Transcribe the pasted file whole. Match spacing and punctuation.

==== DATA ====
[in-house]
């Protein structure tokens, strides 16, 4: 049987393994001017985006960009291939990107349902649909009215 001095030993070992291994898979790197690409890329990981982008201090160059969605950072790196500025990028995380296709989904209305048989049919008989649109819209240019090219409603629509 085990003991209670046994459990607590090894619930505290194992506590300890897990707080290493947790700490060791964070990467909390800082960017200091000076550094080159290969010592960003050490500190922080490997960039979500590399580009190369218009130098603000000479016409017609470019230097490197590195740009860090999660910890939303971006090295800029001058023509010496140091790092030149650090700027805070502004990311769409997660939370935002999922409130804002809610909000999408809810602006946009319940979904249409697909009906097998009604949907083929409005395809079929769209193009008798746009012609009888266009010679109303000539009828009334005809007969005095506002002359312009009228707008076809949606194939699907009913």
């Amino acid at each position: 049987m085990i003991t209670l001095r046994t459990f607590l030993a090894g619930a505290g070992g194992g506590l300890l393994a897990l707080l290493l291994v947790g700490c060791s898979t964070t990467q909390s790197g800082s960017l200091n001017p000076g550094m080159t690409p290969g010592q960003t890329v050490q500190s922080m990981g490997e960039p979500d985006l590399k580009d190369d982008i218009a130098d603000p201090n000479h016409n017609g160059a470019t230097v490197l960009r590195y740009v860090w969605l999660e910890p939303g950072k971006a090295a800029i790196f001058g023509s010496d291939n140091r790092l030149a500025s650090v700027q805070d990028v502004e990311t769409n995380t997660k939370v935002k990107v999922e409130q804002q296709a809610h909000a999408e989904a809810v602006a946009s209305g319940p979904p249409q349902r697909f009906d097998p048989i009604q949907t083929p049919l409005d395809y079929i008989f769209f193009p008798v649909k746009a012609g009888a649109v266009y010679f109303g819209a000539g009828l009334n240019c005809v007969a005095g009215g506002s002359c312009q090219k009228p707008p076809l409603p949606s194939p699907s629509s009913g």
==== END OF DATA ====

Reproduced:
[in-house]
């Protein structure tokens, strides 16, 4: 049987393994001017985006960009291939990107349902649909009215 001095030993070992291994898979790197690409890329990981982008201090160059969605950072790196500025990028995380296709989904209305048989049919008989649109819209240019090219409603629509 085990003991209670046994459990607590090894619930505290194992506590300890897990707080290493947790700490060791964070990467909390800082960017200091000076550094080159290969010592960003050490500190922080490997960039979500590399580009190369218009130098603000000479016409017609470019230097490197590195740009860090999660910890939303971006090295800029001058023509010496140091790092030149650090700027805070502004990311769409997660939370935002999922409130804002809610909000999408809810602006946009319940979904249409697909009906097998009604949907083929409005395809079929769209193009008798746009012609009888266009010679109303000539009828009334005809007969005095506002002359312009009228707008076809949606194939699907009913």
């Amino acid at each position: 049987m085990i003991t209670l001095r046994t459990f607590l030993a090894g619930a505290g070992g194992g506590l300890l393994a897990l707080l290493l291994v947790g700490c060791s898979t964070t990467q909390s790197g800082s960017l200091n001017p000076g550094m080159t690409p290969g010592q960003t890329v050490q500190s922080m990981g490997e960039p979500d985006l590399k580009d190369d982008i218009a130098d603000p201090n000479h016409n017609g160059a470019t230097v490197l960009r590195y740009v860090w969605l999660e910890p939303g950072k971006a090295a800029i790196f001058g023509s010496d291939n140091r790092l030149a500025s650090v700027q805070d990028v502004e990311t769409n995380t997660k939370v935002k990107v999922e409130q804002q296709a809610h909000a999408e989904a809810v602006a946009s209305g319940p979904p249409q349902r697909f009906d097998p048989i009604q949907t083929p049919l409005d395809y079929i008989f769209f193009p008798v649909k746009a012609g009888a649109v266009y010679f109303g819209a000539g009828l009334n240019c005809v007969a005095g009215g506002s002359c312009q090219k009228p707008p076809l409603p949606s194939p699907s629509s009913g």